Fresh Air

Weekdays at 2:00pm on 89.1 WBOI

Fresh Air opens the window on contemporary arts and issues with guests from worlds as diverse as literature and economics. Terry Gross hosts this multi-award-winning daily interview and features program.

http://www.npr.org/programs/fresh-air/

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Movie Interviews
2:00 pm
Thu December 19, 2013

A 'Kind Of A Big Deal' Gets Even Bigger In 'Anchorman 2'

Will Ferrell and Christina Applegate reprise their roles as competing news anchors in Anchorman 2: The Legend Continues.
Gemma LaMana Paramount Pictures

Originally published on Thu December 19, 2013 2:43 pm

Way back in the 2004 film Anchorman, Ron Burgundy was a local TV-news host in '70s San Diego. Fast-forward to this year's sequel, and that epic haircut is national news: Set in 1980, Anchorman 2 follows Will Ferrell's vain, shallow character as he graduates to a CNN-style cable news network.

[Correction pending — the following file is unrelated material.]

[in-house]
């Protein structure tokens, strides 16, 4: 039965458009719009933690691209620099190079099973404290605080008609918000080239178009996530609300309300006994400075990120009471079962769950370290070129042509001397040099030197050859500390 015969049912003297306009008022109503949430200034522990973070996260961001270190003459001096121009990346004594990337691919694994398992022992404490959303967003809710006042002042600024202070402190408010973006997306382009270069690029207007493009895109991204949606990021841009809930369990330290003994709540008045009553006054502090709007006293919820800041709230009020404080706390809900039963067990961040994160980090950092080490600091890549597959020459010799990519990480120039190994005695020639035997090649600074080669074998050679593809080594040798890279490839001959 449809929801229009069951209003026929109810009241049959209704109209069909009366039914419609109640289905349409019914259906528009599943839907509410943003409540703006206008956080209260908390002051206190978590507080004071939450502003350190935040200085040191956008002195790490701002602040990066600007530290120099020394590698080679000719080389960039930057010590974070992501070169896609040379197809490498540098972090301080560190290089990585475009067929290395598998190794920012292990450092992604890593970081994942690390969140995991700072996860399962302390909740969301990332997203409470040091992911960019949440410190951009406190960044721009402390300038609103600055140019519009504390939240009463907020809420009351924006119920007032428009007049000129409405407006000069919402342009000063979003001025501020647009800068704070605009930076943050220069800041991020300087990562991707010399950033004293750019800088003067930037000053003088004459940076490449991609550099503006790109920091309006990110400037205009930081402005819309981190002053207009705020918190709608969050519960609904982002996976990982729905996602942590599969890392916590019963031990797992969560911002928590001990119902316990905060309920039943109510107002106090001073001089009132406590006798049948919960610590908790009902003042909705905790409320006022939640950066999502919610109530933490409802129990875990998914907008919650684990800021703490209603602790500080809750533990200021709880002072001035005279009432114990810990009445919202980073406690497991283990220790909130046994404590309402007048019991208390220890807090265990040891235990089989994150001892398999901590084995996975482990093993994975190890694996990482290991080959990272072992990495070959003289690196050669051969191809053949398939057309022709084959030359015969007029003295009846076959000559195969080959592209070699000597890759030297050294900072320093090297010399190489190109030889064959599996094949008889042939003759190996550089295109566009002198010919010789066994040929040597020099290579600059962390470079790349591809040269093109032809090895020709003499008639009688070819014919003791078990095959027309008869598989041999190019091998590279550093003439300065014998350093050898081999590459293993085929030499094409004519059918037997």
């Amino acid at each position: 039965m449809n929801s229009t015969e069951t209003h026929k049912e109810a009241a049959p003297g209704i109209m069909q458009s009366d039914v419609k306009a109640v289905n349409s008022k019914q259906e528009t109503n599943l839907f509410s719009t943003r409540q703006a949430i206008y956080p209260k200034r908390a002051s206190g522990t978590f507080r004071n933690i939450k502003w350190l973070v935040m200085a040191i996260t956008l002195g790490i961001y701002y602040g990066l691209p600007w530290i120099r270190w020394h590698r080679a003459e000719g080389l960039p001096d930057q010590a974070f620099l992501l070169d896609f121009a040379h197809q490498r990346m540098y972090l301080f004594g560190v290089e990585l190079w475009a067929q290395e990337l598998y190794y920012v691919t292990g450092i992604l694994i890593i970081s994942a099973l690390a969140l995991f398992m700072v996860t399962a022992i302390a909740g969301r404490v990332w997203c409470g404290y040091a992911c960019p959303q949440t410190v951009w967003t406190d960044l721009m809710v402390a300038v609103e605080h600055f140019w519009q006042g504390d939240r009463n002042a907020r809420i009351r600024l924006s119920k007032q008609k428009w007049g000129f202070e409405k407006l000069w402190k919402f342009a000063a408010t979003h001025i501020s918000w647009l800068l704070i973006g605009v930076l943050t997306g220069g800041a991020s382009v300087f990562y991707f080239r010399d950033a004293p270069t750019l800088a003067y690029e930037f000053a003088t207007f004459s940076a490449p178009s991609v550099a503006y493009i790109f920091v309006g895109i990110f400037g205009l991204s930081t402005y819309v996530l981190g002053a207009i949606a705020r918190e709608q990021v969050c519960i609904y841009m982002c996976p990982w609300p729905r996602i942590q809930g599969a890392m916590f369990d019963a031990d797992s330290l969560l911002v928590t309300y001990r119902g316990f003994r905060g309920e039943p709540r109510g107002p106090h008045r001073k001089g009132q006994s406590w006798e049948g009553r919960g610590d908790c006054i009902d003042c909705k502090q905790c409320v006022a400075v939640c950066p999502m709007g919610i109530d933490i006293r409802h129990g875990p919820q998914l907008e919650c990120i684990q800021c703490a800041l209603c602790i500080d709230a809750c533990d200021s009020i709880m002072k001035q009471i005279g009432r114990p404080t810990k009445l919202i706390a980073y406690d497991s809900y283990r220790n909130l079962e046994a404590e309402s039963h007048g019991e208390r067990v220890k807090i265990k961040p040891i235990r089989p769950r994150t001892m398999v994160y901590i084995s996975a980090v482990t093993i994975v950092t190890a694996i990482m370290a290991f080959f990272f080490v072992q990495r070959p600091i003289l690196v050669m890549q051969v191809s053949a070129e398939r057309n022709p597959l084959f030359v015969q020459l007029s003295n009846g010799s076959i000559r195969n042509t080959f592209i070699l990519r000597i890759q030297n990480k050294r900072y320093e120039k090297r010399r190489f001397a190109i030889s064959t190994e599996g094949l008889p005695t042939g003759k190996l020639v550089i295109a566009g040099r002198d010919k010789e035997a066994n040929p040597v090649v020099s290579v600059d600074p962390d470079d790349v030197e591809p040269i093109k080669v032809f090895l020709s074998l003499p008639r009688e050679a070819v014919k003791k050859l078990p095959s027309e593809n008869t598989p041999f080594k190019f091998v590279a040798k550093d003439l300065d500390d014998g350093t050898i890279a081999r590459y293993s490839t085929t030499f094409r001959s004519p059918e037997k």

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Commentary
11:26 am
Thu December 19, 2013

Narcissistic Or Not, 'Selfie' Is Nunberg's Word Of The Year

President Obama and British Prime Minister David Cameron pose for a "selfie" with Danish Prime Minister Helle Thorning Schmidt during the memorial service for Nelson Mandela.
Roberto Schmidt AFP/Getty Images

Originally published on Fri December 20, 2013 11:48 am

I feel a little defensive about choosing "selfie" as my Word of the Year for 2013. I've usually been partial to words that encapsulate one of the year's major stories, such as "occupy" or "big data." Or "privacy," which is the word Dictionary.com chose this year. But others go with what I think of as mayfly words — the ones that bubble briefly to the surface in the wake of some fad or fashion.

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Religion
3:20 pm
Wed December 18, 2013

In Francis' First Year, A 'Radical Pope' Seeks To Save His Church

Pope Francis began his papacy in March. In his first year as pope, columnist James Carroll says, Francis has put unprecedented focus on "the dilemma of the vast majority of human beings who simply don't have enough to live decently."
Filipo Monteforte AFP/Getty Images

Originally published on Wed December 18, 2013 3:55 pm